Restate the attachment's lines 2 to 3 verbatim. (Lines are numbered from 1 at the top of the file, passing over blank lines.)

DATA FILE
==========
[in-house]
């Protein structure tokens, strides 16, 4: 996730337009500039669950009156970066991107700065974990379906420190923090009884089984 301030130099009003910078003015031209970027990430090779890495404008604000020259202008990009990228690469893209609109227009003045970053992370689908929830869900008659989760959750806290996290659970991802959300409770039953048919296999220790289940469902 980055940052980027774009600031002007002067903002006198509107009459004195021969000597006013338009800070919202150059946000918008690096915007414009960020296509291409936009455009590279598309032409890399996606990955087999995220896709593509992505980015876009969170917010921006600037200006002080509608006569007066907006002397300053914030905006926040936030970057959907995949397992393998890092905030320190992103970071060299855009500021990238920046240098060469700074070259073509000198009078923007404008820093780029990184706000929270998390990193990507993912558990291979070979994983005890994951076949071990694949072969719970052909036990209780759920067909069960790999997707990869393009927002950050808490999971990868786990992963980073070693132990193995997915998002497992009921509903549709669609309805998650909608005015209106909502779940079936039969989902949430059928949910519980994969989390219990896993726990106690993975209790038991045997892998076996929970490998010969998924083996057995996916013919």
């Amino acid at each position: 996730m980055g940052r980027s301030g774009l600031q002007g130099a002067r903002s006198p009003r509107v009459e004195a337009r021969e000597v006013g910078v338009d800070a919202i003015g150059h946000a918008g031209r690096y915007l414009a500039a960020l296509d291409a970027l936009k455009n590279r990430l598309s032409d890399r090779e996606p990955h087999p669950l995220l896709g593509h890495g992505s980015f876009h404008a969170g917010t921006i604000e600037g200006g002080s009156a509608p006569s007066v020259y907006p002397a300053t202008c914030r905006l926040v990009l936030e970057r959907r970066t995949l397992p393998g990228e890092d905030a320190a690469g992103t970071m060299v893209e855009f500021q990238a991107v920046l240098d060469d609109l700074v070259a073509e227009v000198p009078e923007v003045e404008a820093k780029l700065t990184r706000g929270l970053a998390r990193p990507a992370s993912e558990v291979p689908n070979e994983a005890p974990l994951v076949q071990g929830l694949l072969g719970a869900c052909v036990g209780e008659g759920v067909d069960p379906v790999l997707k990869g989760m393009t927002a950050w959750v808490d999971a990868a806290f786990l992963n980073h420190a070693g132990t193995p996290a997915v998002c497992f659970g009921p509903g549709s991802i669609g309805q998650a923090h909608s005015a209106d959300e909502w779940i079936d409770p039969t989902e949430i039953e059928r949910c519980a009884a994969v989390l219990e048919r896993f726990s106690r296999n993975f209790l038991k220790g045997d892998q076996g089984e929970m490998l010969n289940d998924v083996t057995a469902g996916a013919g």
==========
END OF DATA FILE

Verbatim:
């Protein structure tokens, strides 16, 4: 996730337009500039669950009156970066991107700065974990379906420190923090009884089984 301030130099009003910078003015031209970027990430090779890495404008604000020259202008990009990228690469893209609109227009003045970053992370689908929830869900008659989760959750806290996290659970991802959300409770039953048919296999220790289940469902 980055940052980027774009600031002007002067903002006198509107009459004195021969000597006013338009800070919202150059946000918008690096915007414009960020296509291409936009455009590279598309032409890399996606990955087999995220896709593509992505980015876009969170917010921006600037200006002080509608006569007066907006002397300053914030905006926040936030970057959907995949397992393998890092905030320190992103970071060299855009500021990238920046240098060469700074070259073509000198009078923007404008820093780029990184706000929270998390990193990507993912558990291979070979994983005890994951076949071990694949072969719970052909036990209780759920067909069960790999997707990869393009927002950050808490999971990868786990992963980073070693132990193995997915998002497992009921509903549709669609309805998650909608005015209106909502779940079936039969989902949430059928949910519980994969989390219990896993726990106690993975209790038991045997892998076996929970490998010969998924083996057995996916013919």
């Amino acid at each position: 996730m980055g940052r980027s301030g774009l600031q002007g130099a002067r903002s006198p009003r509107v009459e004195a337009r021969e000597v006013g910078v338009d800070a919202i003015g150059h946000a918008g031209r690096y915007l414009a500039a960020l296509d291409a970027l936009k455009n590279r990430l598309s032409d890399r090779e996606p990955h087999p669950l995220l896709g593509h890495g992505s980015f876009h404008a969170g917010t921006i604000e600037g200006g002080s009156a509608p006569s007066v020259y907006p002397a300053t202008c914030r905006l926040v990009l936030e970057r959907r970066t995949l397992p393998g990228e890092d905030a320190a690469g992103t970071m060299v893209e855009f500021q990238a991107v920046l240098d060469d609109l700074v070259a073509e227009v000198p009078e923007v003045e404008a820093k780029l700065t990184r706000g929270l970053a998390r990193p990507a992370s993912e558990v291979p689908n070979e994983a005890p974990l994951v076949q071990g929830l694949l072969g719970a869900c052909v036990g209780e008659g759920v067909d069960p379906v790999l997707k990869g989760m393009t927002a950050w959750v808490d999971a990868a806290f786990l992963n980073h420190a070693g132990t193995p996290a997915v998002c497992f659970g009921p509903g549709s991802i669609g309805q998650a923090h909608s005015a209106d959300e909502w779940i079936d409770p039969t989902e949430i039953e059928r949910c519980a009884a994969v989390l219990e048919r896993f726990s106690r296999n993975f209790l038991k220790g045997d892998q076996g089984e929970m490998l010969n289940d998924v083996t057995a469902g996916a013919g």